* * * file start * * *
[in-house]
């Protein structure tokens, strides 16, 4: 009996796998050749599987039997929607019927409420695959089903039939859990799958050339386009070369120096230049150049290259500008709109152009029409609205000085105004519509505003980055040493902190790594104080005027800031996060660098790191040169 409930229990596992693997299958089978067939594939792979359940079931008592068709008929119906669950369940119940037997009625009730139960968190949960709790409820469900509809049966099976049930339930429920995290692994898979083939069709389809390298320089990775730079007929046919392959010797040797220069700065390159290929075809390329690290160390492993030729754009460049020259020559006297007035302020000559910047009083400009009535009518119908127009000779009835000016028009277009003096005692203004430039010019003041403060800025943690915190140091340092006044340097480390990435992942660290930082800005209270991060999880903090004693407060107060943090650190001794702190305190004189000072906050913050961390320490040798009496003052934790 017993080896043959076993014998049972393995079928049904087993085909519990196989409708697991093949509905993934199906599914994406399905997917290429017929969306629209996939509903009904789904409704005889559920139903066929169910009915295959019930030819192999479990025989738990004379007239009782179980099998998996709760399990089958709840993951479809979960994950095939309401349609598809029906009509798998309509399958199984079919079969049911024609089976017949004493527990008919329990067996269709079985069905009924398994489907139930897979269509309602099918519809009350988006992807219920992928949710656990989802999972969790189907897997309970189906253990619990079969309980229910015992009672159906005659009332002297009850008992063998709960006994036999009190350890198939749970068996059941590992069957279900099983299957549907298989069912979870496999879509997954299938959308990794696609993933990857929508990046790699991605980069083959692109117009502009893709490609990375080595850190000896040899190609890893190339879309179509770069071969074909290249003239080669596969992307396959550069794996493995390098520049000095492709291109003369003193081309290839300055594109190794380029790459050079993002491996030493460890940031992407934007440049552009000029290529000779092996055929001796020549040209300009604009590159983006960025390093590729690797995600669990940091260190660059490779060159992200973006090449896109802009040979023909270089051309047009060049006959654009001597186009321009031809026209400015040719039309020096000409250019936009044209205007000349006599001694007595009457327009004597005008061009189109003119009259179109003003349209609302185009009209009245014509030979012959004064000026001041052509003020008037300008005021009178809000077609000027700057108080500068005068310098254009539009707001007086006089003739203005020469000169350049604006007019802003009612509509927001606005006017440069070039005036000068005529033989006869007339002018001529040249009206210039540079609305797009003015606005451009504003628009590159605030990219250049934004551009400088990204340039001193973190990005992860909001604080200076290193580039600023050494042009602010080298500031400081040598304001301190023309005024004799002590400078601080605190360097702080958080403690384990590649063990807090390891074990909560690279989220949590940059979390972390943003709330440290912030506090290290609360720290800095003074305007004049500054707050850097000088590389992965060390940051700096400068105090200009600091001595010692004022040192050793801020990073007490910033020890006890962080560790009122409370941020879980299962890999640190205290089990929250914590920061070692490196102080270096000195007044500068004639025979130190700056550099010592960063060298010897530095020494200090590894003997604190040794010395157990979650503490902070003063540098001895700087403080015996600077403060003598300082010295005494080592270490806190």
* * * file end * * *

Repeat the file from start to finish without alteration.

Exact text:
[in-house]
């Protein structure tokens, strides 16, 4: 009996796998050749599987039997929607019927409420695959089903039939859990799958050339386009070369120096230049150049290259500008709109152009029409609205000085105004519509505003980055040493902190790594104080005027800031996060660098790191040169 409930229990596992693997299958089978067939594939792979359940079931008592068709008929119906669950369940119940037997009625009730139960968190949960709790409820469900509809049966099976049930339930429920995290692994898979083939069709389809390298320089990775730079007929046919392959010797040797220069700065390159290929075809390329690290160390492993030729754009460049020259020559006297007035302020000559910047009083400009009535009518119908127009000779009835000016028009277009003096005692203004430039010019003041403060800025943690915190140091340092006044340097480390990435992942660290930082800005209270991060999880903090004693407060107060943090650190001794702190305190004189000072906050913050961390320490040798009496003052934790 017993080896043959076993014998049972393995079928049904087993085909519990196989409708697991093949509905993934199906599914994406399905997917290429017929969306629209996939509903009904789904409704005889559920139903066929169910009915295959019930030819192999479990025989738990004379007239009782179980099998998996709760399990089958709840993951479809979960994950095939309401349609598809029906009509798998309509399958199984079919079969049911024609089976017949004493527990008919329990067996269709079985069905009924398994489907139930897979269509309602099918519809009350988006992807219920992928949710656990989802999972969790189907897997309970189906253990619990079969309980229910015992009672159906005659009332002297009850008992063998709960006994036999009190350890198939749970068996059941590992069957279900099983299957549907298989069912979870496999879509997954299938959308990794696609993933990857929508990046790699991605980069083959692109117009502009893709490609990375080595850190000896040899190609890893190339879309179509770069071969074909290249003239080669596969992307396959550069794996493995390098520049000095492709291109003369003193081309290839300055594109190794380029790459050079993002491996030493460890940031992407934007440049552009000029290529000779092996055929001796020549040209300009604009590159983006960025390093590729690797995600669990940091260190660059490779060159992200973006090449896109802009040979023909270089051309047009060049006959654009001597186009321009031809026209400015040719039309020096000409250019936009044209205007000349006599001694007595009457327009004597005008061009189109003119009259179109003003349209609302185009009209009245014509030979012959004064000026001041052509003020008037300008005021009178809000077609000027700057108080500068005068310098254009539009707001007086006089003739203005020469000169350049604006007019802003009612509509927001606005006017440069070039005036000068005529033989006869007339002018001529040249009206210039540079609305797009003015606005451009504003628009590159605030990219250049934004551009400088990204340039001193973190990005992860909001604080200076290193580039600023050494042009602010080298500031400081040598304001301190023309005024004799002590400078601080605190360097702080958080403690384990590649063990807090390891074990909560690279989220949590940059979390972390943003709330440290912030506090290290609360720290800095003074305007004049500054707050850097000088590389992965060390940051700096400068105090200009600091001595010692004022040192050793801020990073007490910033020890006890962080560790009122409370941020879980299962890999640190205290089990929250914590920061070692490196102080270096000195007044500068004639025979130190700056550099010592960063060298010897530095020494200090590894003997604190040794010395157990979650503490902070003063540098001895700087403080015996600077403060003598300082010295005494080592270490806190």